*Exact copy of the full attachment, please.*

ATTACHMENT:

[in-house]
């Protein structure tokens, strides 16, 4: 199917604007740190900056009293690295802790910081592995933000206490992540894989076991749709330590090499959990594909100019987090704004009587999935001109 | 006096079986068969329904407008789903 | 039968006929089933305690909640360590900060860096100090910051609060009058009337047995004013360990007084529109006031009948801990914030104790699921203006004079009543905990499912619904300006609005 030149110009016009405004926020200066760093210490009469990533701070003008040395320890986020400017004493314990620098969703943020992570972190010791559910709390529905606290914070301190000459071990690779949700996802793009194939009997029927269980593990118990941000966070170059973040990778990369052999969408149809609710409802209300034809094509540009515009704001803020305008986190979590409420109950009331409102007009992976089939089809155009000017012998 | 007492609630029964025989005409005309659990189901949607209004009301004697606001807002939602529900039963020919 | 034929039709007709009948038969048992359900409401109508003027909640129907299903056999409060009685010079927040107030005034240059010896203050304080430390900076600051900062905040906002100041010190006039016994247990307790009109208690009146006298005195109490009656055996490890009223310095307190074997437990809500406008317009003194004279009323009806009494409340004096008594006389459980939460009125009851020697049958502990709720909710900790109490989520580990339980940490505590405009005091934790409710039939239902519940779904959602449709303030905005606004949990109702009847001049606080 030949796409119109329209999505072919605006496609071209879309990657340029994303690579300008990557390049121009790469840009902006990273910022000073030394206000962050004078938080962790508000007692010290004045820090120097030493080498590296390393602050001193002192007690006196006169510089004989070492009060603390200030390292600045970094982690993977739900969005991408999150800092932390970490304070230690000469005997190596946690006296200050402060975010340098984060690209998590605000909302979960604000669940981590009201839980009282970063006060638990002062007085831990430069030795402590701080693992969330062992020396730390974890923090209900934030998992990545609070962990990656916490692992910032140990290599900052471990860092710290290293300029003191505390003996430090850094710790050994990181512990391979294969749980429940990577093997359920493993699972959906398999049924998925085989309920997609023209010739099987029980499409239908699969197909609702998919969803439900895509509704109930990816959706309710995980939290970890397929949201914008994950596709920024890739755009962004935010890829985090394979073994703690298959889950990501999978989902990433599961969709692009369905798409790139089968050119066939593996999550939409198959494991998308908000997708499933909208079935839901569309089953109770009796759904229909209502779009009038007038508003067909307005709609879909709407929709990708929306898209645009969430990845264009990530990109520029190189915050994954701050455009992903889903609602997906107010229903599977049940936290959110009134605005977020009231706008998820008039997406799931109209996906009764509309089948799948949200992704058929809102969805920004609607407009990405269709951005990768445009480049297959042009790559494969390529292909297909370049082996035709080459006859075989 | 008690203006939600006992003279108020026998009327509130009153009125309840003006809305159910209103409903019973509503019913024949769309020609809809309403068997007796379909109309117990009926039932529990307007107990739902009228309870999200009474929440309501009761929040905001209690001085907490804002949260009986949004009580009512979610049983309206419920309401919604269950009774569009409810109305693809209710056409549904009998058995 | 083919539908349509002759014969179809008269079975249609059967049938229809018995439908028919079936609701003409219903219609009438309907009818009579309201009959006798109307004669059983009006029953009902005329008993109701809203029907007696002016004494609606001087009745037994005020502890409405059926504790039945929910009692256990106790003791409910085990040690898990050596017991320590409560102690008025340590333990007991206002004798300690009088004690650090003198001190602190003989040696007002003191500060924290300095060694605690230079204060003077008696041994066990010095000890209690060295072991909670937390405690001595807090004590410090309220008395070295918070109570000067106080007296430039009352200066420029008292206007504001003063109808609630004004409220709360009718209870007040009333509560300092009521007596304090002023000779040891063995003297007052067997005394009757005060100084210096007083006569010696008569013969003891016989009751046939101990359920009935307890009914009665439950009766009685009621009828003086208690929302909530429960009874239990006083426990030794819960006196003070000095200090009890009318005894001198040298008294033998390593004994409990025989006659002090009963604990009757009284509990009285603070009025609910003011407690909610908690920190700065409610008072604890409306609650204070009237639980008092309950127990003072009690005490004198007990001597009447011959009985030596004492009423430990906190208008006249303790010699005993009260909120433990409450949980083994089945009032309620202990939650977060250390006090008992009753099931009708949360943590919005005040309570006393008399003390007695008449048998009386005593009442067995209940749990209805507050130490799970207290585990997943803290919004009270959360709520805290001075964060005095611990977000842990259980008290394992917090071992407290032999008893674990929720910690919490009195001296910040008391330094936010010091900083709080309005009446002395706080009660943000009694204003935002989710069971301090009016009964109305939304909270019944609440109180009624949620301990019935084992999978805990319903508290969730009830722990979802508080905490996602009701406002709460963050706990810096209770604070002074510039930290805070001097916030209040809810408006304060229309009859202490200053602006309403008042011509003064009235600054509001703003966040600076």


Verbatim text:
[in-house]
């Protein structure tokens, strides 16, 4: 199917604007740190900056009293690295802790910081592995933000206490992540894989076991749709330590090499959990594909100019987090704004009587999935001109 | 006096079986068969329904407008789903 | 039968006929089933305690909640360590900060860096100090910051609060009058009337047995004013360990007084529109006031009948801990914030104790699921203006004079009543905990499912619904300006609005 030149110009016009405004926020200066760093210490009469990533701070003008040395320890986020400017004493314990620098969703943020992570972190010791559910709390529905606290914070301190000459071990690779949700996802793009194939009997029927269980593990118990941000966070170059973040990778990369052999969408149809609710409802209300034809094509540009515009704001803020305008986190979590409420109950009331409102007009992976089939089809155009000017012998 | 007492609630029964025989005409005309659990189901949607209004009301004697606001807002939602529900039963020919 | 034929039709007709009948038969048992359900409401109508003027909640129907299903056999409060009685010079927040107030005034240059010896203050304080430390900076600051900062905040906002100041010190006039016994247990307790009109208690009146006298005195109490009656055996490890009223310095307190074997437990809500406008317009003194004279009323009806009494409340004096008594006389459980939460009125009851020697049958502990709720909710900790109490989520580990339980940490505590405009005091934790409710039939239902519940779904959602449709303030905005606004949990109702009847001049606080 030949796409119109329209999505072919605006496609071209879309990657340029994303690579300008990557390049121009790469840009902006990273910022000073030394206000962050004078938080962790508000007692010290004045820090120097030493080498590296390393602050001193002192007690006196006169510089004989070492009060603390200030390292600045970094982690993977739900969005991408999150800092932390970490304070230690000469005997190596946690006296200050402060975010340098984060690209998590605000909302979960604000669940981590009201839980009282970063006060638990002062007085831990430069030795402590701080693992969330062992020396730390974890923090209900934030998992990545609070962990990656916490692992910032140990290599900052471990860092710290290293300029003191505390003996430090850094710790050994990181512990391979294969749980429940990577093997359920493993699972959906398999049924998925085989309920997609023209010739099987029980499409239908699969197909609702998919969803439900895509509704109930990816959706309710995980939290970890397929949201914008994950596709920024890739755009962004935010890829985090394979073994703690298959889950990501999978989902990433599961969709692009369905798409790139089968050119066939593996999550939409198959494991998308908000997708499933909208079935839901569309089953109770009796759904229909209502779009009038007038508003067909307005709609879909709407929709990708929306898209645009969430990845264009990530990109520029190189915050994954701050455009992903889903609602997906107010229903599977049940936290959110009134605005977020009231706008998820008039997406799931109209996906009764509309089948799948949200992704058929809102969805920004609607407009990405269709951005990768445009480049297959042009790559494969390529292909297909370049082996035709080459006859075989 | 008690203006939600006992003279108020026998009327509130009153009125309840003006809305159910209103409903019973509503019913024949769309020609809809309403068997007796379909109309117990009926039932529990307007107990739902009228309870999200009474929440309501009761929040905001209690001085907490804002949260009986949004009580009512979610049983309206419920309401919604269950009774569009409810109305693809209710056409549904009998058995 | 083919539908349509002759014969179809008269079975249609059967049938229809018995439908028919079936609701003409219903219609009438309907009818009579309201009959006798109307004669059983009006029953009902005329008993109701809203029907007696002016004494609606001087009745037994005020502890409405059926504790039945929910009692256990106790003791409910085990040690898990050596017991320590409560102690008025340590333990007991206002004798300690009088004690650090003198001190602190003989040696007002003191500060924290300095060694605690230079204060003077008696041994066990010095000890209690060295072991909670937390405690001595807090004590410090309220008395070295918070109570000067106080007296430039009352200066420029008292206007504001003063109808609630004004409220709360009718209870007040009333509560300092009521007596304090002023000779040891063995003297007052067997005394009757005060100084210096007083006569010696008569013969003891016989009751046939101990359920009935307890009914009665439950009766009685009621009828003086208690929302909530429960009874239990006083426990030794819960006196003070000095200090009890009318005894001198040298008294033998390593004994409990025989006659002090009963604990009757009284509990009285603070009025609910003011407690909610908690920190700065409610008072604890409306609650204070009237639980008092309950127990003072009690005490004198007990001597009447011959009985030596004492009423430990906190208008006249303790010699005993009260909120433990409450949980083994089945009032309620202990939650977060250390006090008992009753099931009708949360943590919005005040309570006393008399003390007695008449048998009386005593009442067995209940749990209805507050130490799970207290585990997943803290919004009270959360709520805290001075964060005095611990977000842990259980008290394992917090071992407290032999008893674990929720910690919490009195001296910040008391330094936010010091900083709080309005009446002395706080009660943000009694204003935002989710069971301090009016009964109305939304909270019944609440109180009624949620301990019935084992999978805990319903508290969730009830722990979802508080905490996602009701406002709460963050706990810096209770604070002074510039930290805070001097916030209040809810408006304060229309009859202490200053602006309403008042011509003064009235600054509001703003966040600076």